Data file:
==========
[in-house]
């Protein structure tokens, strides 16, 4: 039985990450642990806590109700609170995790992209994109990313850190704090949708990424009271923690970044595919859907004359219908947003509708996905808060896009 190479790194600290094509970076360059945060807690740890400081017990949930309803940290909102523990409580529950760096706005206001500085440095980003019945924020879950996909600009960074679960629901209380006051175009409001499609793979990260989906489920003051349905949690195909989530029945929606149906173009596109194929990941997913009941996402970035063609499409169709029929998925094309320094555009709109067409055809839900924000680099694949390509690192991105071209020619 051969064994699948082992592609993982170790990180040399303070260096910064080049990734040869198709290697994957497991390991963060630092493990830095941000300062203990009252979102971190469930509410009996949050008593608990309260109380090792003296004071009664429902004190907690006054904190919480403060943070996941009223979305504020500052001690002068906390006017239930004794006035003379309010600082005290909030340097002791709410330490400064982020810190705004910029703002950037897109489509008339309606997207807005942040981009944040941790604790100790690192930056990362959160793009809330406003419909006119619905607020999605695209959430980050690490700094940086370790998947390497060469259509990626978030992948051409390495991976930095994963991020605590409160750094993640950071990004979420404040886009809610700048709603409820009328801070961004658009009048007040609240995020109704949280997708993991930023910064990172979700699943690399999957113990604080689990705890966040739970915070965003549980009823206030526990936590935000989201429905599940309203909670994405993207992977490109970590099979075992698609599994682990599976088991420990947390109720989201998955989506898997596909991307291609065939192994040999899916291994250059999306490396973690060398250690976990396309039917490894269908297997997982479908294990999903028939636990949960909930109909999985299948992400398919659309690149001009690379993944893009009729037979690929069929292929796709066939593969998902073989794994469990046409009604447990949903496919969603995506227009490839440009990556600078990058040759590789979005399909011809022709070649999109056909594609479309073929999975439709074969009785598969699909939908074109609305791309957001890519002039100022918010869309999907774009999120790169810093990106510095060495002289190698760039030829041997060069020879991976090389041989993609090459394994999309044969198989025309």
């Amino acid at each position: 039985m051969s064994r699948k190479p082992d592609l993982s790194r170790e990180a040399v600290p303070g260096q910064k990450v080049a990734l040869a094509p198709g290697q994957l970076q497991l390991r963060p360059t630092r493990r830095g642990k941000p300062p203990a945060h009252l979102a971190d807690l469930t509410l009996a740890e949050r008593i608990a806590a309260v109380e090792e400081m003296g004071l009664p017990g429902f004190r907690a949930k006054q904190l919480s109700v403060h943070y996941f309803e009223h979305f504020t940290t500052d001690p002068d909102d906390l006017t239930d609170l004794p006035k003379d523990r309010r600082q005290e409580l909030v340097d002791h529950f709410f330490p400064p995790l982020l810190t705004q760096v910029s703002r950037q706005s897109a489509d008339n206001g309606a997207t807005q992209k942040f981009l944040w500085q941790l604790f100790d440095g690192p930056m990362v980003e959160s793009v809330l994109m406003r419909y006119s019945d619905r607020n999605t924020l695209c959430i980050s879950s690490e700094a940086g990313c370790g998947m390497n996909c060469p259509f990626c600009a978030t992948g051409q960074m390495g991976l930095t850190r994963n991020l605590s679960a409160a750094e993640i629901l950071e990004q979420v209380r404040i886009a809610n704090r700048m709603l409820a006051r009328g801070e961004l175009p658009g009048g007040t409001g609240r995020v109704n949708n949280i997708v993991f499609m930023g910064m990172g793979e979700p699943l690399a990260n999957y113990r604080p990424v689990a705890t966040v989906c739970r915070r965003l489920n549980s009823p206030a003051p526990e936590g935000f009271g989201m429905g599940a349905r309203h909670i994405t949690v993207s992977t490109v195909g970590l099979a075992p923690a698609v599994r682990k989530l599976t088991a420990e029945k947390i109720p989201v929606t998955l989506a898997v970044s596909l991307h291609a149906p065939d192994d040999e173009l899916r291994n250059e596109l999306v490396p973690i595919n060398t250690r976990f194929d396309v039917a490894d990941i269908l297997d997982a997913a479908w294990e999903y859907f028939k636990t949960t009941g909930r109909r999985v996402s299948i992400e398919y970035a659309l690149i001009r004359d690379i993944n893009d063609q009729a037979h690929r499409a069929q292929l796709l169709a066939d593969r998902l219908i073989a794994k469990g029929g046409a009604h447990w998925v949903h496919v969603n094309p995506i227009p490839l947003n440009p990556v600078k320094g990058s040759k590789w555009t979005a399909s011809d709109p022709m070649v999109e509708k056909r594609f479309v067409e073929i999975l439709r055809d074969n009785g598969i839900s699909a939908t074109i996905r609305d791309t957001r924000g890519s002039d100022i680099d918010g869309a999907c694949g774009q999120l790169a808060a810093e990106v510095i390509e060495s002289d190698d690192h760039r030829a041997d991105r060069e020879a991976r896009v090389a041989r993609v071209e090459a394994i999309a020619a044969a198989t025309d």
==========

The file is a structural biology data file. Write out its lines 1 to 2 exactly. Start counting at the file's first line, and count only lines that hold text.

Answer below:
[in-house]
């Protein structure tokens, strides 16, 4: 039985990450642990806590109700609170995790992209994109990313850190704090949708990424009271923690970044595919859907004359219908947003509708996905808060896009 190479790194600290094509970076360059945060807690740890400081017990949930309803940290909102523990409580529950760096706005206001500085440095980003019945924020879950996909600009960074679960629901209380006051175009409001499609793979990260989906489920003051349905949690195909989530029945929606149906173009596109194929990941997913009941996402970035063609499409169709029929998925094309320094555009709109067409055809839900924000680099694949390509690192991105071209020619 051969064994699948082992592609993982170790990180040399303070260096910064080049990734040869198709290697994957497991390991963060630092493990830095941000300062203990009252979102971190469930509410009996949050008593608990309260109380090792003296004071009664429902004190907690006054904190919480403060943070996941009223979305504020500052001690002068906390006017239930004794006035003379309010600082005290909030340097002791709410330490400064982020810190705004910029703002950037897109489509008339309606997207807005942040981009944040941790604790100790690192930056990362959160793009809330406003419909006119619905607020999605695209959430980050690490700094940086370790998947390497060469259509990626978030992948051409390495991976930095994963991020605590409160750094993640950071990004979420404040886009809610700048709603409820009328801070961004658009009048007040609240995020109704949280997708993991930023910064990172979700699943690399999957113990604080689990705890966040739970915070965003549980009823206030526990936590935000989201429905599940309203909670994405993207992977490109970590099979075992698609599994682990599976088991420990947390109720989201998955989506898997596909991307291609065939192994040999899916291994250059999306490396973690060398250690976990396309039917490894269908297997997982479908294990999903028939636990949960909930109909999985299948992400398919659309690149001009690379993944893009009729037979690929069929292929796709066939593969998902073989794994469990046409009604447990949903496919969603995506227009490839440009990556600078990058040759590789979005399909011809022709070649999109056909594609479309073929999975439709074969009785598969699909939908074109609305791309957001890519002039100022918010869309999907774009999120790169810093990106510095060495002289190698760039030829041997060069020879991976090389041989993609090459394994999309044969198989025309």